Because that is why they retracted…because of the atheists religion complaining that their taboo word was used.

    Science should be completely free of ideology, atheism included.

    1. No, a statement in a scientific article that there is ~no~ god would also be equally out of place.

      Also, it has been said before, but atheism is a religion like “not collecting stamps” is a hobby. Atheism is a religion like “bald” is a hair colour.

    2. I have to say that I had to read your comment twice to realize you were not joking. If you state that it ‘should be completely free of ideology’, then religion shouldn’t have anything to do with it. Period. And secondly, it’s not a matter of religion or not, is a matter of facts. The ‘Creator Hypothesis’ cannot be tested, therefore it should be left out of the assumptions.

  18. I think retracting the paper because readers don’t like the mention of a creator is worse than silly, it’s wrong. If the science is bad, fine, reject it. If the data are made up, retract it. If the conclusion that hands are perfectly fit (whether by natural processes or by a creator) overreaches the data (which seems quite likely), then fine, the reviewers and editor should require the authors to tone down the conclusion–before acceptance. But that is absolutely not a reason for forced retraction. The most appropriate response after it was published would have been an editorial and/or “expression of concern.” Probably thousands of journal articles every year include conclusions that overreach their data; sure, that indicates sloppy reviewing and editing, but the usual response after publication is that other authors call it out in letters to the editor or in independent reviews of the topic. An involuntary retraction is an inappropriate overreach of its own. I agree with other commenters here who suspect that the eager, not to say vitriolic, reaction of many readers was primarily motivated by an anti-religious Weltanschauung that is more appropriate to epistemic than to scientific discourse.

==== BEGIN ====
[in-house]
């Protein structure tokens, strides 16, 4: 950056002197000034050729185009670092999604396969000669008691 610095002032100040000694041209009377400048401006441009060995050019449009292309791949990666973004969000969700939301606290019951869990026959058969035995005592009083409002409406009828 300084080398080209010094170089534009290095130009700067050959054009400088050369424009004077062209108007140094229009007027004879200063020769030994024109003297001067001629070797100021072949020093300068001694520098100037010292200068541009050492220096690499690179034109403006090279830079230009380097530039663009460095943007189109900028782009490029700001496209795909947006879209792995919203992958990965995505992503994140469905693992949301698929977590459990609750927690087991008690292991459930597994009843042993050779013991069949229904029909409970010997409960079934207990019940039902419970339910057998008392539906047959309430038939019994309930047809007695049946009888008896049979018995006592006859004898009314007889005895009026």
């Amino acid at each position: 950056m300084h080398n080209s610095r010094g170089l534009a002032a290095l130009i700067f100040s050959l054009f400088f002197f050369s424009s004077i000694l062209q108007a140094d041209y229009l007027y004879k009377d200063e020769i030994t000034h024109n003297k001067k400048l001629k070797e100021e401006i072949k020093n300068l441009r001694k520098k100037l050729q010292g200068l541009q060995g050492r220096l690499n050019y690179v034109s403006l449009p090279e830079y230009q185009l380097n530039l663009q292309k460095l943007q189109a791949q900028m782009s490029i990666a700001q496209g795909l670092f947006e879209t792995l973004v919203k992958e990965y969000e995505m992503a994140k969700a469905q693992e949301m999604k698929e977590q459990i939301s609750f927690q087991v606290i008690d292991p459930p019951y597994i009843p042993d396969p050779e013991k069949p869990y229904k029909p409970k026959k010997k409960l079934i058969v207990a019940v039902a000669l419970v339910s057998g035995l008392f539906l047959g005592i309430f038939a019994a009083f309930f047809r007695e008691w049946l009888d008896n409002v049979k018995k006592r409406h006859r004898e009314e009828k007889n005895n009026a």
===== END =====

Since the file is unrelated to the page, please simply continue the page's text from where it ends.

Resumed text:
19. In the discussion, the authors state: “the mechanical architecture is the proper design by the Creator for dexterous performance of numerous functions following the evolutionary remodeling of the ancestral hand for millions of years” So, design of the Creator following the evolutionary remodeling for millions of years? what an oxymoron… It is quite evident that the authors meant NATURE, not Creator.
    The article should be corrrected, not retracted.

  20. There is no mention of a hypothesis in the paper but if you allow the authors the concluding phrase:

    “the mechanical architecture is the proper design by nature for dexterous performance of numerous functions following the evolutionary remodeling of the ancestral hand for millions of years”

    then you have to assume that the null hypothesis was that the mechanical architecture of the hand is not well designed, and the authors are claiming to have gathered evidence that actually the hand really is well designed to do its job (the alternative hypothesis).

    Can anyone actually tell me where is the evidence from this paper that leads the authors to attempt to draw any conclusion at all? Where is the advance compared to an anatomy textbook?

  21. Methinks the protestors doth protest too much”. A simple correction would suffice as there is no need to further fuel the public’s skepticism re. the ‘objectiveness’ of some of the scientific papers being published.